Unit of competency details

PMAOPS234 - Monitor and operate low pressure compressors (Release 1)


Usage recommendation:
Supersedes and is equivalent to PMAOPS234A - Monitor and operate low pressure compressorsSupersedes and is equivalent to PMAOPS234A Monitor and operate low pressure compressors 01/Jun/2016

Release Status:
ReleaseRelease date
1 1 (this release) 02/Jun/2016


SchemeCodeClassification value
ASCED Module/Unit of Competency Field of Education Identifier 030717 Plant And Machine Operations  

Classification history

SchemeCodeClassification valueStart dateEnd date
ASCED Module/Unit of Competency Field of Education Identifier 030717 Plant And Machine Operations  14/Oct/2016 
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Unit Of competency

Modification History

Release 1. Supersedes and is equivalent to PMAOPS234A Monitor and operate low pressure compressors


This unit of competency covers the skills and knowledge required to operate low pressure compressors.

The compressor may be technically sophisticated and/or have sophisticated controls built in, but its operation is relatively simple. It may have essential ancillary equipment but the operation of this ancillary equipment is largely integrated with the normal operation of the compressor unit itself.

The compressors will typically be used to provide suction or a moderately low pressure only. One example is the operation of a low pressure, low volume screw compressor in a coal seam gas (CSG) gathering system.

This unit of competency applies to operators who are required to start up and shut down the equipment, complete routine checks, monitor its performance and make adjustments, identify problems and take appropriate action, and maintain records.

This unit of competency applies to an individual who may work alone although under routine direction and supervision. They may work as part of a team or group and will work in liaison with other shift team members and the control room operator, as appropriate.

No licensing, legislative or certification requirements apply to this unit at the time of publication.

Pre-requisite Unit


Competency Field


Unit Sector

Elements and Performance Criteria

Elements describe the essential outcomes.

Performance criteria describe the performance needed to demonstrate achievement of the element.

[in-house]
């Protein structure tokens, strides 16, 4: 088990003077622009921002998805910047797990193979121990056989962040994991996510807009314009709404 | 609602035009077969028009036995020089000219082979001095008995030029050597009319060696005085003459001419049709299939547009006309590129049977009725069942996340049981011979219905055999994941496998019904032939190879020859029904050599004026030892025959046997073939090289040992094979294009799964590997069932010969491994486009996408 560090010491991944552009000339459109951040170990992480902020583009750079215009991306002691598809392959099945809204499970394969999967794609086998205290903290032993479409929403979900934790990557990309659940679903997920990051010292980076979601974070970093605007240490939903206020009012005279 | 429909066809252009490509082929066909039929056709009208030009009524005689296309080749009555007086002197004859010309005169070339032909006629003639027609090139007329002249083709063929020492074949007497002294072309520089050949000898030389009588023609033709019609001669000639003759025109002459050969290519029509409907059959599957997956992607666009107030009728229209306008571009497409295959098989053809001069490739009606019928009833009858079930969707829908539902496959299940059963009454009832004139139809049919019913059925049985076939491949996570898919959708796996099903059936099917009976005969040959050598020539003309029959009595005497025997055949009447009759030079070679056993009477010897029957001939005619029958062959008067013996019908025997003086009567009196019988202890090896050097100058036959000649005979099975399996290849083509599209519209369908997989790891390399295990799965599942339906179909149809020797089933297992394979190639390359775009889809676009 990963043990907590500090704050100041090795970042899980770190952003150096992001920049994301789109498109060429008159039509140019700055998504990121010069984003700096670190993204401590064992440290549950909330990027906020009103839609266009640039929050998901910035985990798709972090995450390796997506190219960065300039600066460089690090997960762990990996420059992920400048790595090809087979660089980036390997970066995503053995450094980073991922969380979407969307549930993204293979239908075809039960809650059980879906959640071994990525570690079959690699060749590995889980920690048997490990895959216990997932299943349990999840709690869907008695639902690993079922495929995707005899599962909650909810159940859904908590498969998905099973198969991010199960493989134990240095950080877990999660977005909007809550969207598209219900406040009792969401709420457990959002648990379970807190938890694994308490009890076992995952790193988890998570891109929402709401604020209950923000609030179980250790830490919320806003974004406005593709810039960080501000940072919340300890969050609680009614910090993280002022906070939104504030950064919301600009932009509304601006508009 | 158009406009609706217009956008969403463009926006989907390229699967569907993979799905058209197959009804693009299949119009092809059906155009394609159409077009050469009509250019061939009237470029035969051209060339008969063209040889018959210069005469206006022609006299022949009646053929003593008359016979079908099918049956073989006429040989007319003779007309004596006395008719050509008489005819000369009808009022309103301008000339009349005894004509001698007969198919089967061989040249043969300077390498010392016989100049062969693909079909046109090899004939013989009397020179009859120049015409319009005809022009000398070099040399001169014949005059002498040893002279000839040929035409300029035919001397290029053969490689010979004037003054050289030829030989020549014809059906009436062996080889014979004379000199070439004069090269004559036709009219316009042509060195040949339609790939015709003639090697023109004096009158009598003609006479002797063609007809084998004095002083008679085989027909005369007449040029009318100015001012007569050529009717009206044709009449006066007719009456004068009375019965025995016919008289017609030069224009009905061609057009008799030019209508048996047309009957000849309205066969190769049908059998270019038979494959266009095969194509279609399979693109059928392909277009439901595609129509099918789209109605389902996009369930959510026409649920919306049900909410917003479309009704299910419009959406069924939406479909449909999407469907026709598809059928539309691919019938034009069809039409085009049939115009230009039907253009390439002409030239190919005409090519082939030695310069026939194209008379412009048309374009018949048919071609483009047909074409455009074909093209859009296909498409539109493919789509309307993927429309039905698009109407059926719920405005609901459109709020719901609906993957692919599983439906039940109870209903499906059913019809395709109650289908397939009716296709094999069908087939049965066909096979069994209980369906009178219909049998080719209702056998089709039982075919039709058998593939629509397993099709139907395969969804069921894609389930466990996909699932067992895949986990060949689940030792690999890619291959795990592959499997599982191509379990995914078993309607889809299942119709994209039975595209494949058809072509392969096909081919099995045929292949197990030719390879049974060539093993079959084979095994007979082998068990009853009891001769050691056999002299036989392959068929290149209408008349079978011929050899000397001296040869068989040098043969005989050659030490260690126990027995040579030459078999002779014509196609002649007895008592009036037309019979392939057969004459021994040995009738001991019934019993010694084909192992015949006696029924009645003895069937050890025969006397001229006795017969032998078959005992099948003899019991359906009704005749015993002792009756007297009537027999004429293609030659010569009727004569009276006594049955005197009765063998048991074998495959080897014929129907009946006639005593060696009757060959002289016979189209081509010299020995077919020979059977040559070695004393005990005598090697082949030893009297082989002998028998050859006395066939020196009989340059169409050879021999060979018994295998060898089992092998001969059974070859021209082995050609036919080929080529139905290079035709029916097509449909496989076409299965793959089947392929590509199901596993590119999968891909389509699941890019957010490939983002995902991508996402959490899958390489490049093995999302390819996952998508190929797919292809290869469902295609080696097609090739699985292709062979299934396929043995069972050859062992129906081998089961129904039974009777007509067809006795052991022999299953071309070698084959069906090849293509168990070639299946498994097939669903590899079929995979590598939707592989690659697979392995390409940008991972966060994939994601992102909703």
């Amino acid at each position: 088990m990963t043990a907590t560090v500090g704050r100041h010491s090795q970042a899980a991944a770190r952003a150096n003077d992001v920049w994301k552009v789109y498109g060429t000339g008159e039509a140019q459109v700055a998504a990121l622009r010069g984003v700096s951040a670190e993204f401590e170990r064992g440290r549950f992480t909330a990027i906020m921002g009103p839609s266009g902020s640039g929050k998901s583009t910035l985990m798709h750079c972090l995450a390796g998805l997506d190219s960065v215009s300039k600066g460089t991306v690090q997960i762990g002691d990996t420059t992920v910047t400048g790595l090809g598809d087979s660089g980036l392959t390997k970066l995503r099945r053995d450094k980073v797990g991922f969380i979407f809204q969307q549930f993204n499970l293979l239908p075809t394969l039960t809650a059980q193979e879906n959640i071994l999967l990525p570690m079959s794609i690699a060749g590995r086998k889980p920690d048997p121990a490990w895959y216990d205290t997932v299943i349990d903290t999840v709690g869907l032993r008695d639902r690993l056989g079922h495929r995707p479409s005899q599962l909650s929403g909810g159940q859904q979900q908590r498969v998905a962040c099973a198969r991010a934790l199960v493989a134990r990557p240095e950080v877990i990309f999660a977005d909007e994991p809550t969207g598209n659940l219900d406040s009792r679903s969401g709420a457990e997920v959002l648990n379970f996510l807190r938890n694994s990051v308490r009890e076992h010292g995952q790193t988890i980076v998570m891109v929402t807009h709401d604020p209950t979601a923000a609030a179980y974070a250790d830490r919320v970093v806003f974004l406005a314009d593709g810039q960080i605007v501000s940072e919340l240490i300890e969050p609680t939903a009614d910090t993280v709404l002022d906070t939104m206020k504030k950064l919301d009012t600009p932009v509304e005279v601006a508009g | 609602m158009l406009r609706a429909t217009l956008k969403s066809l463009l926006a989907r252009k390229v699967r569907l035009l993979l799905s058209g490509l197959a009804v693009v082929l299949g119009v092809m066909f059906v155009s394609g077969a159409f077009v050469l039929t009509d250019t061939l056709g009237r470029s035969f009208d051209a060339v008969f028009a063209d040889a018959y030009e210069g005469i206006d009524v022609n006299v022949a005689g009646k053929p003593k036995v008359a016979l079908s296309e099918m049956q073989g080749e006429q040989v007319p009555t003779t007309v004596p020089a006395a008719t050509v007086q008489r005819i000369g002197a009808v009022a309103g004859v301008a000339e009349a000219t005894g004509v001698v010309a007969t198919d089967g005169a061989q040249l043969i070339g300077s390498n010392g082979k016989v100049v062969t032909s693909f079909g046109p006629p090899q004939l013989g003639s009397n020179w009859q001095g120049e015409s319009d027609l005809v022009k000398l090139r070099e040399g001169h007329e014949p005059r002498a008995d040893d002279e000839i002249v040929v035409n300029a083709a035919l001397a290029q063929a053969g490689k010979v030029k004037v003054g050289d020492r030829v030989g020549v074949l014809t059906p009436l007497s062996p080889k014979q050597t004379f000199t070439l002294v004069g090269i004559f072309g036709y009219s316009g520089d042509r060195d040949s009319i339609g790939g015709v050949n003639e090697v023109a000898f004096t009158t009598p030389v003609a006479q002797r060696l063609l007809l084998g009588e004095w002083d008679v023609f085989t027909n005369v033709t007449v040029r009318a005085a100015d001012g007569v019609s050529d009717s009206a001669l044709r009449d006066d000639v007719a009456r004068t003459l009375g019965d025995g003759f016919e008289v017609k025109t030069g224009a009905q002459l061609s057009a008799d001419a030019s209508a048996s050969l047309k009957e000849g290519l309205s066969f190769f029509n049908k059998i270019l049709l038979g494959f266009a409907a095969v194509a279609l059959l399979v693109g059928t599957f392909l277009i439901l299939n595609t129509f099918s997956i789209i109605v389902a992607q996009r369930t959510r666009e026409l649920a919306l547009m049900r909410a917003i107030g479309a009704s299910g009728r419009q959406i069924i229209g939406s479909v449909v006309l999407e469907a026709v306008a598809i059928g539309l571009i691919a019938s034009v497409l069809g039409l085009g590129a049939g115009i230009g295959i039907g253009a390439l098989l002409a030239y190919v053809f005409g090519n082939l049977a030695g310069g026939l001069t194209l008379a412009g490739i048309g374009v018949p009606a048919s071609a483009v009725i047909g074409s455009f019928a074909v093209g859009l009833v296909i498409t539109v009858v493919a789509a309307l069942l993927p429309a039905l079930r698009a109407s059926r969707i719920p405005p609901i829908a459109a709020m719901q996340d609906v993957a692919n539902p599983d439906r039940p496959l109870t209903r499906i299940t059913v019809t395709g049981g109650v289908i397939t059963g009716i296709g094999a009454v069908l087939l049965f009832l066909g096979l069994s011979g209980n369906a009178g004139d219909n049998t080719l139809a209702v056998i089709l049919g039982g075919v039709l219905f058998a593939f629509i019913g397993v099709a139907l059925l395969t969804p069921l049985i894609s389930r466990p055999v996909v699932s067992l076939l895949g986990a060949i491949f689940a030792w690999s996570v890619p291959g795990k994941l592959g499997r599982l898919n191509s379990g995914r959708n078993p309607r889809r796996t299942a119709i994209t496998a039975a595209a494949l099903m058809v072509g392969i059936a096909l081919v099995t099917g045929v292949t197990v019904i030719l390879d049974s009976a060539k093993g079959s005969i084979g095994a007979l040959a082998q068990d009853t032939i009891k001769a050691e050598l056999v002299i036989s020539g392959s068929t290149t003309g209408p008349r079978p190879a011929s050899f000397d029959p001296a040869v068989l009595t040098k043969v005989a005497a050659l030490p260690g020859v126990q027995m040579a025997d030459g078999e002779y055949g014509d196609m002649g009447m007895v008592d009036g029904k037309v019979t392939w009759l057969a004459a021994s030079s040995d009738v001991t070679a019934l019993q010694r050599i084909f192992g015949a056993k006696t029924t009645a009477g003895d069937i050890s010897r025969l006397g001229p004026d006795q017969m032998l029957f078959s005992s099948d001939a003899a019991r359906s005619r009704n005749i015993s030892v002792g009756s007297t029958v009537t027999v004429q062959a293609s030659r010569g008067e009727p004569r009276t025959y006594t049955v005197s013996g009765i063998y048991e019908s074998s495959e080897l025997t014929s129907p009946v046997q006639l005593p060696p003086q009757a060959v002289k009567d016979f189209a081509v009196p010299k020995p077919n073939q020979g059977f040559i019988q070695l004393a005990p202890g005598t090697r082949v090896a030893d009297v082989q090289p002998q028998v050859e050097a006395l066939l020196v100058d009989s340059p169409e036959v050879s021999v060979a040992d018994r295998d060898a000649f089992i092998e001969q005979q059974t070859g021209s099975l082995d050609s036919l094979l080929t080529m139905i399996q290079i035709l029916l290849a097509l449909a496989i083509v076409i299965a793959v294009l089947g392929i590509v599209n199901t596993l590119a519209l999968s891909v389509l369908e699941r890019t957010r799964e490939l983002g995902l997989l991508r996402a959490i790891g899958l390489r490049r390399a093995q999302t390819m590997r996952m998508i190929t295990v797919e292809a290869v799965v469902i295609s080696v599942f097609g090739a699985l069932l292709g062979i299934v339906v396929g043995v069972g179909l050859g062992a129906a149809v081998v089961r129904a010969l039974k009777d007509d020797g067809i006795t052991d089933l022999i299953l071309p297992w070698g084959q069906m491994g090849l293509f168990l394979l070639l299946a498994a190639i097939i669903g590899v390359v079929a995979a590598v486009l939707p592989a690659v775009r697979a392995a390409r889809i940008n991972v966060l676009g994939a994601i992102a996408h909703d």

Prepare for work 


Receive and give shift handover


Identify work requirements


Identify and control hazards


Coordinate with appropriate personnel


Check for recent work undertaken on compressor and ancillary equipment


Note any outstanding/incomplete work


Check operational status of compressor and ancillary equipment


Operate compressor in accordance with procedures 


Identify type of compressor and its duty


Complete routine checks, reads and logs


Make adjustments required


Identify problems and take action


Complete logs and reports


Recognise and take appropriate action on abnormal situations 


Monitor compressor frequently and critically throughout shift using measured/indicated data and senses


Identify impacts of any changes upstream and downstream


Recognise situations which may require action


Resolve routine problems


Take actions on other abnormal situations to make safe and have the situation resolved


Isolate and de-isolate compressor 


Complete any required pre-start checks


Start up and shut down compressor according to compressor type and duty in liaison with other personnel


Isolate compressor


Make safe as required


Check compressor and ancillary equipment are ready to be returned to service


De-isolate and prepare plant for return to service

Foundation Skills

This section describes those language, literacy, numeracy and employment skills that are essential to performance.

Foundation skills essential to performance are explicit in the performance criteria of this unit of competency.

Range of Conditions

This field allows for different work environments and conditions that may affect performance. Essential operating conditions that may be present (depending on the work situation, needs of the candidate, accessibility of the item, and local industry and regional contexts) are included.

Regulatory framework  

The latest version of all legislation, regulations, industry codes of practice and Australian/international standards, or the version specified by the local regulatory authority, must be used, and include one or more of the following:

  • legislative requirements, including work health and safety (WHS)
  • industry codes of practice and guidelines
  • environmental regulations and guidelines
  • Australian and other standards
  • licence and certification requirements